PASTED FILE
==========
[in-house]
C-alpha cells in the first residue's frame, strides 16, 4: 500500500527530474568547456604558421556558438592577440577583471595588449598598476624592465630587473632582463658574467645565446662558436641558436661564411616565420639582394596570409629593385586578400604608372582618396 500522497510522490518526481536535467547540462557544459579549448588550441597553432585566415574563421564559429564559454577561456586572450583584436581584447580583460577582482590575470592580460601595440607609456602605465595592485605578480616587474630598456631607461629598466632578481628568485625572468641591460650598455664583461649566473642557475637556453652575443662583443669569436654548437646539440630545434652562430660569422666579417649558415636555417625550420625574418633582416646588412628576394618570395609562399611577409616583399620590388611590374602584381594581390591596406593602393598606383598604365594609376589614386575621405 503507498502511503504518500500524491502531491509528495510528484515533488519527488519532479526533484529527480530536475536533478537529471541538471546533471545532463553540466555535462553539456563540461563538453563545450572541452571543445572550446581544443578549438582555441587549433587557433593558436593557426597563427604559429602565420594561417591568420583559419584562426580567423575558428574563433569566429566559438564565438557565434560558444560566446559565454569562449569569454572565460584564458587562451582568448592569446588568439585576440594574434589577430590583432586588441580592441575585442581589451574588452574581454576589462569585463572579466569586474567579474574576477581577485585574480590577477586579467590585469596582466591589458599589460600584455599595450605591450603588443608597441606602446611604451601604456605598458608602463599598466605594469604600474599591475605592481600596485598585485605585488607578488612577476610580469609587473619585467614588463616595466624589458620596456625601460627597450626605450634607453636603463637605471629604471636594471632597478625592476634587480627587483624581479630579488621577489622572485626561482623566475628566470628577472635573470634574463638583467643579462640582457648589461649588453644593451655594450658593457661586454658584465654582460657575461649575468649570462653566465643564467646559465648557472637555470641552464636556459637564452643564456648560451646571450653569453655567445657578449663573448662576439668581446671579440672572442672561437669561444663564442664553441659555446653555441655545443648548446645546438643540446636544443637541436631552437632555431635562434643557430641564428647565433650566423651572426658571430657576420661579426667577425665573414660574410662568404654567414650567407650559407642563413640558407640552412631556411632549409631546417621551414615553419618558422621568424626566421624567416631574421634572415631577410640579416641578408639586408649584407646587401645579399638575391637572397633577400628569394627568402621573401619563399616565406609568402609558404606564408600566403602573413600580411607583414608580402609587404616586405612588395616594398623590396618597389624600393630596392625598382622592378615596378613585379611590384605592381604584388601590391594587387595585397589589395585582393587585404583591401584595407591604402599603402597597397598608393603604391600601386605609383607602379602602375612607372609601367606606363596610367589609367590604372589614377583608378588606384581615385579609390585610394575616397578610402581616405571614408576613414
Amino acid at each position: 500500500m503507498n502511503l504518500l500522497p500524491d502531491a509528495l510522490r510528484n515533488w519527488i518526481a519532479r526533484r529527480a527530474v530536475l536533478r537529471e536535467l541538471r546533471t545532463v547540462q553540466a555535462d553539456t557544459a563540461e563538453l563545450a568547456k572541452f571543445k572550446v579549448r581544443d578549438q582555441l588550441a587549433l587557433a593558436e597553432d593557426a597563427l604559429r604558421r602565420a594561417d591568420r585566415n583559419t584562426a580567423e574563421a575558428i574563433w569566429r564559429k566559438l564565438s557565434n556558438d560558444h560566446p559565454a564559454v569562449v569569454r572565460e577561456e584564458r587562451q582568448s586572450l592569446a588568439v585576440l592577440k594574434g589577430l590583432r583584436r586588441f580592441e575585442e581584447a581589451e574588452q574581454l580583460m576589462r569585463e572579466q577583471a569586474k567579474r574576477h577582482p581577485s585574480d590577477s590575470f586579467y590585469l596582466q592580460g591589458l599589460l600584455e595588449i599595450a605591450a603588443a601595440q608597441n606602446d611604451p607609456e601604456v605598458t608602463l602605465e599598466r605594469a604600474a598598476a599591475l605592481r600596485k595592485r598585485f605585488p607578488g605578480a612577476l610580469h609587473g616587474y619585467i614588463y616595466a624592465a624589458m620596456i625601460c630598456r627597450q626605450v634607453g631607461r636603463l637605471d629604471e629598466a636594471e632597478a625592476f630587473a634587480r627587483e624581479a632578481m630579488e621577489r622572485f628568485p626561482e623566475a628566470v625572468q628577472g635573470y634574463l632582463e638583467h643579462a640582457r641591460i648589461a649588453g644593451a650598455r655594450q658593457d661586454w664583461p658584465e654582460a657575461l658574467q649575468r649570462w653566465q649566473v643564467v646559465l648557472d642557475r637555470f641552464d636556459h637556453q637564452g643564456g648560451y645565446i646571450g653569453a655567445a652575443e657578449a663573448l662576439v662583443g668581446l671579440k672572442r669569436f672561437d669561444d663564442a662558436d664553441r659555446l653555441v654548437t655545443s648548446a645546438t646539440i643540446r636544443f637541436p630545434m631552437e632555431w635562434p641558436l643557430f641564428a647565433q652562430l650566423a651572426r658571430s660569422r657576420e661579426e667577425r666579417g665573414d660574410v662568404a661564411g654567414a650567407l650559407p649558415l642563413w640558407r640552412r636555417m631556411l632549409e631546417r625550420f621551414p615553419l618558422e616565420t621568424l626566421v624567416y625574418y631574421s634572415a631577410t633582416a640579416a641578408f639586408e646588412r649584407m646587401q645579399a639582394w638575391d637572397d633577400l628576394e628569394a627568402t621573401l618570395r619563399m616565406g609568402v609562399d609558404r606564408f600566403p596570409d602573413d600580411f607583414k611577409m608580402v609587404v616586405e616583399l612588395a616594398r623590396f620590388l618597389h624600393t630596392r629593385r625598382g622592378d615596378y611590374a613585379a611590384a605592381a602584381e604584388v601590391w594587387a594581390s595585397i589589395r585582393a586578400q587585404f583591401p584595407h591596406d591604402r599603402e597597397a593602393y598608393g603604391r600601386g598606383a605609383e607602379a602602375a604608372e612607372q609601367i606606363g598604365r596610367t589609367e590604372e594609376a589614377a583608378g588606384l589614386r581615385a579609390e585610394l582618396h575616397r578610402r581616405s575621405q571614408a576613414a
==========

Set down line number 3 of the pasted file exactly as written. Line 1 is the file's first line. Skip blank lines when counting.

Amino acid at each position: 500500500m503507498n502511503l504518500l500522497p500524491d502531491a509528495l510522490r510528484n515533488w519527488i518526481a519532479r526533484r529527480a527530474v530536475l536533478r537529471e536535467l541538471r546533471t545532463v547540462q553540466a555535462d553539456t557544459a563540461e563538453l563545450a568547456k572541452f571543445k572550446v579549448r581544443d578549438q582555441l588550441a587549433l587557433a593558436e597553432d593557426a597563427l604559429r604558421r602565420a594561417d591568420r585566415n583559419t584562426a580567423e574563421a575558428i574563433w569566429r564559429k566559438l564565438s557565434n556558438d560558444h560566446p559565454a564559454v569562449v569569454r572565460e577561456e584564458r587562451q582568448s586572450l592569446a588568439v585576440l592577440k594574434g589577430l590583432r583584436r586588441f580592441e575585442e581584447a581589451e574588452q574581454l580583460m576589462r569585463e572579466q577583471a569586474k567579474r574576477h577582482p581577485s585574480d590577477s590575470f586579467y590585469l596582466q592580460g591589458l599589460l600584455e595588449i599595450a605591450a603588443a601595440q608597441n606602446d611604451p607609456e601604456v605598458t608602463l602605465e599598466r605594469a604600474a598598476a599591475l605592481r600596485k595592485r598585485f605585488p607578488g605578480a612577476l610580469h609587473g616587474y619585467i614588463y616595466a624592465a624589458m620596456i625601460c630598456r627597450q626605450v634607453g631607461r636603463l637605471d629604471e629598466a636594471e632597478a625592476f630587473a634587480r627587483e624581479a632578481m630579488e621577489r622572485f628568485p626561482e623566475a628566470v625572468q628577472g635573470y634574463l632582463e638583467h643579462a640582457r641591460i648589461a649588453g644593451a650598455r655594450q658593457d661586454w664583461p658584465e654582460a657575461l658574467q649575468r649570462w653566465q649566473v643564467v646559465l648557472d642557475r637555470f641552464d636556459h637556453q637564452g643564456g648560451y645565446i646571450g653569453a655567445a652575443e657578449a663573448l662576439v662583443g668581446l671579440k672572442r669569436f672561437d669561444d663564442a662558436d664553441r659555446l653555441v654548437t655545443s648548446a645546438t646539440i643540446r636544443f637541436p630545434m631552437e632555431w635562434p641558436l643557430f641564428a647565433q652562430l650566423a651572426r658571430s660569422r657576420e661579426e667577425r666579417g665573414d660574410v662568404a661564411g654567414a650567407l650559407p649558415l642563413w640558407r640552412r636555417m631556411l632549409e631546417r625550420f621551414p615553419l618558422e616565420t621568424l626566421v624567416y625574418y631574421s634572415a631577410t633582416a640579416a641578408f639586408e646588412r649584407m646587401q645579399a639582394w638575391d637572397d633577400l628576394e628569394a627568402t621573401l618570395r619563399m616565406g609568402v609562399d609558404r606564408f600566403p596570409d602573413d600580411f607583414k611577409m608580402v609587404v616586405e616583399l612588395a616594398r623590396f620590388l618597389h624600393t630596392r629593385r625598382g622592378d615596378y611590374a613585379a611590384a605592381a602584381e604584388v601590391w594587387a594581390s595585397i589589395r585582393a586578400q587585404f583591401p584595407h591596406d591604402r599603402e597597397a593602393y598608393g603604391r600601386g598606383a605609383e607602379a602602375a604608372e612607372q609601367i606606363g598604365r596610367t589609367e590604372e594609376a589614377a583608378g588606384l589614386r581615385a579609390e585610394l582618396h575616397r578610402r581616405s575621405q571614408a576613414a